Axie Infinity is toxic to cryptogaming
Blockchain gaming is only four years old – a toddler compared to the rest of the industry. It has a lot to do with growing up, especially when it comes to games to make money.
I am a 28 year veteran of the gaming industry. I have produced 32 titles in that period on everything from Sega Genesis to Oculus Rift. Some of them were great. Many were forgettable. I didn’t hear much talk about blockchain games from traditional developers and gamers until Axie Infinity started to take off. Cut to the peak of 2021, and the game had nearly 2 million players logging in daily.
Most people outside the crypto community at the time were (and still are) extremely skeptical of blockchain’s ability to add anything meaningful to gaming. They see Axie as an example of the low production values and rampant speculation they want to avoid at all costs. Moreso, they see blockchain as a continuation of publisher overreach. However, in 2021, many believed that Axie would prove blockchain gaming skeptics wrong.
It didn’t. Axie and most other crypto “games” to date have been terrible experiences. They’re not really games. They are more like digital sharecropping, rich NFT owners exploiting low paid players. It is shallow play on layers on a tokenomics model. This was highlighted most recently in October, when Axie’s SLP token fell in value as a result of an impending token unlock.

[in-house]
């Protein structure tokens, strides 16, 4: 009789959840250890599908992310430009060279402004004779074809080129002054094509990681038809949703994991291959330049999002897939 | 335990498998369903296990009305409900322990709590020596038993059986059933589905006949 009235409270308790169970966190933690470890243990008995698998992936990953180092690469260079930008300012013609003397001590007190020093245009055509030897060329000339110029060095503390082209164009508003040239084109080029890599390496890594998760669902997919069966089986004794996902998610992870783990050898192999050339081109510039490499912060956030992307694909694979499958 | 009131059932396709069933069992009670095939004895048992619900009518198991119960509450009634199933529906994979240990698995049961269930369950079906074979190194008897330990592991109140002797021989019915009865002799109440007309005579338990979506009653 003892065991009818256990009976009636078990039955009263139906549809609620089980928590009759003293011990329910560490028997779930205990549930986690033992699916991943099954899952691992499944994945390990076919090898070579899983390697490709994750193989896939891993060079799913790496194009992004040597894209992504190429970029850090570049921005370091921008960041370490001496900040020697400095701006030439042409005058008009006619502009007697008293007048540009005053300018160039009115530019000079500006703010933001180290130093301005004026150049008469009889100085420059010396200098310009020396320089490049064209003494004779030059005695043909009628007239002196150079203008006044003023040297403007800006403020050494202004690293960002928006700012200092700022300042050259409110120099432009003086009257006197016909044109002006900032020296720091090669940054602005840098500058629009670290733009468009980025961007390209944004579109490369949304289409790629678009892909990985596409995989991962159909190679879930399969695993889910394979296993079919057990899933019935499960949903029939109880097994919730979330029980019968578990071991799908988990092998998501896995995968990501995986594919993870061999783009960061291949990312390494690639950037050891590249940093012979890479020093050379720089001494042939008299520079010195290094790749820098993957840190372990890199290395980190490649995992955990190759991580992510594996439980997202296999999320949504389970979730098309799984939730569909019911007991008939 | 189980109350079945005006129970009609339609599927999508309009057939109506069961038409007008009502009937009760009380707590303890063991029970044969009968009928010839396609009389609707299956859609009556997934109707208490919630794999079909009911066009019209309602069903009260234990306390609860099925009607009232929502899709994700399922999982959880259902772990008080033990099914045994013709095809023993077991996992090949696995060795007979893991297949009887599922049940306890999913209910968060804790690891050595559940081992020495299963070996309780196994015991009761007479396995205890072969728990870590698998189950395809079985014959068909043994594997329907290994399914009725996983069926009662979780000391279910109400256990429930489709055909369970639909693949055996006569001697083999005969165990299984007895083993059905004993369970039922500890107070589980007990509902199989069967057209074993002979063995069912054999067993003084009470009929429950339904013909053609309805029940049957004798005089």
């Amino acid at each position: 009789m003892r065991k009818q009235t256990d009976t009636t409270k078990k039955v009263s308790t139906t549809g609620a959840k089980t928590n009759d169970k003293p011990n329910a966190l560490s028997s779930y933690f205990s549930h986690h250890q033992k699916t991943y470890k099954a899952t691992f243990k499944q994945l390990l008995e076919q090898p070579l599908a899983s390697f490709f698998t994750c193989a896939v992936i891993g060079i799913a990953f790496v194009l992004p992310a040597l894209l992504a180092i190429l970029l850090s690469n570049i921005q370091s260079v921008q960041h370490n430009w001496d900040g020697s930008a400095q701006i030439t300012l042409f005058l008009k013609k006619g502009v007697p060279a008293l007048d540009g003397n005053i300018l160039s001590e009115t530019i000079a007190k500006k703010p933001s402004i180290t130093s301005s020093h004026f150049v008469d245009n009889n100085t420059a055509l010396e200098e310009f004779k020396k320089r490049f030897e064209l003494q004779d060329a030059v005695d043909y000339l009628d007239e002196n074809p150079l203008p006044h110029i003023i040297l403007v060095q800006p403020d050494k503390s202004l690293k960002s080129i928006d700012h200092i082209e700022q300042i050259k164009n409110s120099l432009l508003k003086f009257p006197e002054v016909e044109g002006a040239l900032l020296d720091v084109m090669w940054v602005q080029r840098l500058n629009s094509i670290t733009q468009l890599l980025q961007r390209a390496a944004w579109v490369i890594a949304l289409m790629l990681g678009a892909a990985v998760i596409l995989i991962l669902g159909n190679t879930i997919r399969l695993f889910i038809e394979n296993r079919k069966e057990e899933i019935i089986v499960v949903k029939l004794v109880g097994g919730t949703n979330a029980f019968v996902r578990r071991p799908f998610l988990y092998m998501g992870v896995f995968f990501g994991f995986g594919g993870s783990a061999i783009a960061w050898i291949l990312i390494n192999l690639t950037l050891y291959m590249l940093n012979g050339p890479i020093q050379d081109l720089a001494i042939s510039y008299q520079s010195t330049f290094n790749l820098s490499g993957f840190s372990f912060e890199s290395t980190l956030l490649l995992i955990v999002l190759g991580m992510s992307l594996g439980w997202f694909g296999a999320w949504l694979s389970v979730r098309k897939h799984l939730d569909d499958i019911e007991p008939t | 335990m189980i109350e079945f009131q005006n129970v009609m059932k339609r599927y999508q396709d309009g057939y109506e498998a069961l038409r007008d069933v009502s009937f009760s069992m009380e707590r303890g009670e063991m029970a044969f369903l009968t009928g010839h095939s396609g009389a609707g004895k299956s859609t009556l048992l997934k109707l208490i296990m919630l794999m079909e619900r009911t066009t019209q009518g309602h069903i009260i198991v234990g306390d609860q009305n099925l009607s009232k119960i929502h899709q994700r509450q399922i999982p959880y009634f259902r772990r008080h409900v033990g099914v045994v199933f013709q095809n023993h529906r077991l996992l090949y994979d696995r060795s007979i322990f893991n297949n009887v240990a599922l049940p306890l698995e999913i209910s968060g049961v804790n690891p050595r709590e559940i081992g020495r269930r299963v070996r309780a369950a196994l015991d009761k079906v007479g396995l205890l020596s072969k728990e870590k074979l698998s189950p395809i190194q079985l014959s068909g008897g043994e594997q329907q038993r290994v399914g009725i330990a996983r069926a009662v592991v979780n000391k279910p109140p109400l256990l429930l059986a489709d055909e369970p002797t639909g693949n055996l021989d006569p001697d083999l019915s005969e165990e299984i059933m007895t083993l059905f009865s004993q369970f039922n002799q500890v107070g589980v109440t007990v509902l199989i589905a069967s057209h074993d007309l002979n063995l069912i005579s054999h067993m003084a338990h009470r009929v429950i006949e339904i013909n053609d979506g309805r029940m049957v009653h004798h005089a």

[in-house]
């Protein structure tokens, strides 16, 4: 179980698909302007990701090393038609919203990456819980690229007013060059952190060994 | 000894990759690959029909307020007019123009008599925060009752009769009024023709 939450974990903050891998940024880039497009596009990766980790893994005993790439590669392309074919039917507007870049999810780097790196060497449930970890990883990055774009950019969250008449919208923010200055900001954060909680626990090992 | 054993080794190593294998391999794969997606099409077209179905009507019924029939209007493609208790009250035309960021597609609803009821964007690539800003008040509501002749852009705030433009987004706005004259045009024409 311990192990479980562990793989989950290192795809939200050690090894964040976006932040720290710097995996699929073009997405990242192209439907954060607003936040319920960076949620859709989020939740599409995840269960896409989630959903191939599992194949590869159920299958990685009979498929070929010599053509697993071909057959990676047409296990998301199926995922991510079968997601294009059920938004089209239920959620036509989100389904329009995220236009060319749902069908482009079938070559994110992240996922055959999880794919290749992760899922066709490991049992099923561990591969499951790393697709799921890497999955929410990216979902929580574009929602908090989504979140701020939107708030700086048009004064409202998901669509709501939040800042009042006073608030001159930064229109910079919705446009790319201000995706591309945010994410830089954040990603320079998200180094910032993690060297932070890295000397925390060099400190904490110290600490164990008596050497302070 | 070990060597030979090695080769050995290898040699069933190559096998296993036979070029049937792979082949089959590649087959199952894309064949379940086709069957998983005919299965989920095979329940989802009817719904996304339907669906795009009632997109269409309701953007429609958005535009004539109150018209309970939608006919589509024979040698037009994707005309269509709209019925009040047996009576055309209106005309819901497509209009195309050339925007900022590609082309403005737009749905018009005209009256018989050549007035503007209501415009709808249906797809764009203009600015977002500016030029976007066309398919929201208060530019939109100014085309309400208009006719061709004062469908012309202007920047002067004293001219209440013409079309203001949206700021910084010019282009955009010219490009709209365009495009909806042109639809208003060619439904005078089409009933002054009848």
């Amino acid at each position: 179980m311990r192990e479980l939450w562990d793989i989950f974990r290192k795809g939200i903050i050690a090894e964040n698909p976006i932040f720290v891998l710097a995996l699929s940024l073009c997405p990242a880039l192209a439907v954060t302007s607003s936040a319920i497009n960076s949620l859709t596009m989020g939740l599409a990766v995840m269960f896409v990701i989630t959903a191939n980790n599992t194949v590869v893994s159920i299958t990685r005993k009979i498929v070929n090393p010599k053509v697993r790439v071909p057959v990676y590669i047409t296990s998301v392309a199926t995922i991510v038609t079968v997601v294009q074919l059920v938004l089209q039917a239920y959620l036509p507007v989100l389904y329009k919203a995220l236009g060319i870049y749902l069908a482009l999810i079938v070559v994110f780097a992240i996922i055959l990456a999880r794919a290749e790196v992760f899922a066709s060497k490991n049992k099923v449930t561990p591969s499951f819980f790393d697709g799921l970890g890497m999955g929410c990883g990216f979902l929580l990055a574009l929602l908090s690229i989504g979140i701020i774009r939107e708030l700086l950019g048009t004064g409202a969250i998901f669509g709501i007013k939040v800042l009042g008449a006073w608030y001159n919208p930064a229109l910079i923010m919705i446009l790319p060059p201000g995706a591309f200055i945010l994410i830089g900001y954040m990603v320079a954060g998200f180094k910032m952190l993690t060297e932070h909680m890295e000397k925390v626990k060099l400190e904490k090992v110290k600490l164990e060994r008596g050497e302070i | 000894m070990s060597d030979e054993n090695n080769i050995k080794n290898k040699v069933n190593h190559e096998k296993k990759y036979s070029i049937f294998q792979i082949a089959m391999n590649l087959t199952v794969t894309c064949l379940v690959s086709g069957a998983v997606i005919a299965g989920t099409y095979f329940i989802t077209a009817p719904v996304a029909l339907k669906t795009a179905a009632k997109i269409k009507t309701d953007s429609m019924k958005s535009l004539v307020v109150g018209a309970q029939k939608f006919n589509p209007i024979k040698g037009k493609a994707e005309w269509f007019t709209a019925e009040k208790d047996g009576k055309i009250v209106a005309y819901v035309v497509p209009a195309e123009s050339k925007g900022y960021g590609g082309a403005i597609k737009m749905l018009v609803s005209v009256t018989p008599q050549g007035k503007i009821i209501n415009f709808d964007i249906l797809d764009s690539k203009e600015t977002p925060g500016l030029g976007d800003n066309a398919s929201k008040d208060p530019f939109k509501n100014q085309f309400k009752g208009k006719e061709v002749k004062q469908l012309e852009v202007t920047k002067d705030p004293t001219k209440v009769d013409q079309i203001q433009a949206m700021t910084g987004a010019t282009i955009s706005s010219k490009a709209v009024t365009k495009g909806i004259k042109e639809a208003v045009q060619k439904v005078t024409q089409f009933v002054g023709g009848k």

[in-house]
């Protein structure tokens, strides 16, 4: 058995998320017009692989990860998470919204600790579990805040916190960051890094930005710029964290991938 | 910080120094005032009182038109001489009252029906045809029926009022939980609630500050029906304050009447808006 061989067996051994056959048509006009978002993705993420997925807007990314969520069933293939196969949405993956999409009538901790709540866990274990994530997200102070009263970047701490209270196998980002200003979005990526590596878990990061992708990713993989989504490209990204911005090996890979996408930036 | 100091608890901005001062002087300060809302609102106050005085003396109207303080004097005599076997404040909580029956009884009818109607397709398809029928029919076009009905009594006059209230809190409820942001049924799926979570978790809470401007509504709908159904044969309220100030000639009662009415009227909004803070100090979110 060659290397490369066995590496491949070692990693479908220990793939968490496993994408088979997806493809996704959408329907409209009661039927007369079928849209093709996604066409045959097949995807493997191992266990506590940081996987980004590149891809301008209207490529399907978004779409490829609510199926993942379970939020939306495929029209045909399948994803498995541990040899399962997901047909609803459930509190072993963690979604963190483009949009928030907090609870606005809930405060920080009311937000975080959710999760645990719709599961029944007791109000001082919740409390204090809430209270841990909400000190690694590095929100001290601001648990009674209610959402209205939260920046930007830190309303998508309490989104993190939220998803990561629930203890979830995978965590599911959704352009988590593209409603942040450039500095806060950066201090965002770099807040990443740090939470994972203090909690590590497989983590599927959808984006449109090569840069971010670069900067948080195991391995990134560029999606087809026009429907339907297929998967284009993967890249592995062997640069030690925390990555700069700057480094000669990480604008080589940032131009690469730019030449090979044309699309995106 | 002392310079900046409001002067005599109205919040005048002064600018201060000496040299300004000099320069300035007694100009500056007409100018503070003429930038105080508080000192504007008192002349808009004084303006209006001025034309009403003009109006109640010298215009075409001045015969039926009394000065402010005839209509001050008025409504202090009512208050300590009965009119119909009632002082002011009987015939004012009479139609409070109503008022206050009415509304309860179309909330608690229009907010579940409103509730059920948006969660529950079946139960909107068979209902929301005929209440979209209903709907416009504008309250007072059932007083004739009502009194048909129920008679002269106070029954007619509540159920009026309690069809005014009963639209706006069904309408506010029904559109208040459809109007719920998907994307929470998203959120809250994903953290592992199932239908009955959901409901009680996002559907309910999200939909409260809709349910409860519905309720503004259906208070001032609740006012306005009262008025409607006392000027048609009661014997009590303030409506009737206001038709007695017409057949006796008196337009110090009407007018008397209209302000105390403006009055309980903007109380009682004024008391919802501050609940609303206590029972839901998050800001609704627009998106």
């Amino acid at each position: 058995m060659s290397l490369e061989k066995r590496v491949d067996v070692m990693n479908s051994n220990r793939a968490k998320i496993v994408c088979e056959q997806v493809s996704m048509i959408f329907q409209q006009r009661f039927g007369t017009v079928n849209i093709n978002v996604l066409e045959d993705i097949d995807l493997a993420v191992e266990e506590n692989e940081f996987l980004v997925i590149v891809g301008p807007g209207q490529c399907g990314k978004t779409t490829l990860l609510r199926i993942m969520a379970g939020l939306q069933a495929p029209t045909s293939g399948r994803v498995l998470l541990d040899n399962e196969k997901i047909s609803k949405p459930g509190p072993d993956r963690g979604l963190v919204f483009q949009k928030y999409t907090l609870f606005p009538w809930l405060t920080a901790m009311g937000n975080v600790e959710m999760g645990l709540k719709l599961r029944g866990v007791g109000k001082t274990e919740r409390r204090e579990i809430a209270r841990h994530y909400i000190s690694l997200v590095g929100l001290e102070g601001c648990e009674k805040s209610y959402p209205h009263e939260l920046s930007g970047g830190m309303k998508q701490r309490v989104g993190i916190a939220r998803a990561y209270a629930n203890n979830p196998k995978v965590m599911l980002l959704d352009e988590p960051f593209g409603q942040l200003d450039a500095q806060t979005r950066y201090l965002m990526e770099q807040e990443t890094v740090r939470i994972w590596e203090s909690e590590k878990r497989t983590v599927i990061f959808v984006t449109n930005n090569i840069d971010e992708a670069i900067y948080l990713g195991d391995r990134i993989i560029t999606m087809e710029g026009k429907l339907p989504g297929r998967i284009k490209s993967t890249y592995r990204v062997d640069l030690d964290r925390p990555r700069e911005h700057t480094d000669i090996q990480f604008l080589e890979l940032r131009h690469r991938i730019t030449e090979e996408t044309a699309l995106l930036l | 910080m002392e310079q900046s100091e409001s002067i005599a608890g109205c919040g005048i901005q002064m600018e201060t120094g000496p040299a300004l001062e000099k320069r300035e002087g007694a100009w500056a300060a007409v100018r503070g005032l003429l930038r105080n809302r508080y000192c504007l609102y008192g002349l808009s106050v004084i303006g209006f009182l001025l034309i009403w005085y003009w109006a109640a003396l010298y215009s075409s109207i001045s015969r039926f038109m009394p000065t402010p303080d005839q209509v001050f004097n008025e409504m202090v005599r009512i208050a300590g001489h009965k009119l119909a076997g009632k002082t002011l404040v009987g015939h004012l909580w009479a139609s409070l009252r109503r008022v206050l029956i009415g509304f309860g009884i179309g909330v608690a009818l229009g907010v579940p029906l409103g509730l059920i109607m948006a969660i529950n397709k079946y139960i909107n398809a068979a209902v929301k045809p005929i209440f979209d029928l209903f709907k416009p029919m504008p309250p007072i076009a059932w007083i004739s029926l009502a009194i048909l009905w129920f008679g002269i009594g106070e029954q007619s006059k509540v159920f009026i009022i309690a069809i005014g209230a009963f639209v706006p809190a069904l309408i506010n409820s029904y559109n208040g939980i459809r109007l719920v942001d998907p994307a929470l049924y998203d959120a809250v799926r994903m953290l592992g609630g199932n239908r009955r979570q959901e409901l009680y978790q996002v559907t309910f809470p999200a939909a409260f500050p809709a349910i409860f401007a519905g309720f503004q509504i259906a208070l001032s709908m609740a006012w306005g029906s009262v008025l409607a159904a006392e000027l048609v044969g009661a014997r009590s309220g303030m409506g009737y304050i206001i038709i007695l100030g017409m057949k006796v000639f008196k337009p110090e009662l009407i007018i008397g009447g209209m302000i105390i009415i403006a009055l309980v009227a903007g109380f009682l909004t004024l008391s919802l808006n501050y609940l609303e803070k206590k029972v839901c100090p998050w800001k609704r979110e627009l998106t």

Related: Cryptogaming has to be fun to succeed — Money doesn’t matter
Most players sell their tokens on the crypto market rather than in-game, which means that token numbers increase and cause a sort of crypto-inflation. The game model relies on a constant influx of new players to sustain it – which this month has proven to be very unlikely.
Axie’s value is primarily driven by this speculation rather than fun. The game, if it can even be called that, is literally a grind. Despite attempts to separate it from reliance on game economics with iterations like Axie Origins, the toxic model of being hyper-dependent on tokenomics prevails. This continues to detract from projects trying to create fun games that use blockchain to improve the player experience.
At the height of its popularity, the team behind Axie arrogantly claimed that they were “liberating” gamers and enabling a world where work and play merge. But the game’s decline after the massive $620 million hack of customer funds in March showed how hollow this language was. Axie creator Sky Mavis turned from the play-to-earn narrative to a play-and-earn ethos, clearly aware that the game was not going to deliver on its mission.
For blockchain games to succeed, developers need to focus on amazing game design instead of trying to prop up tokens. Under an increasingly difficult global economic climate, even mainstream gaming is struggling. But the games that do well despite market sentiment are AAA titles like God of War Ragnarök and the latest Call of Duty, which have exciting lore and fantastic gameplay.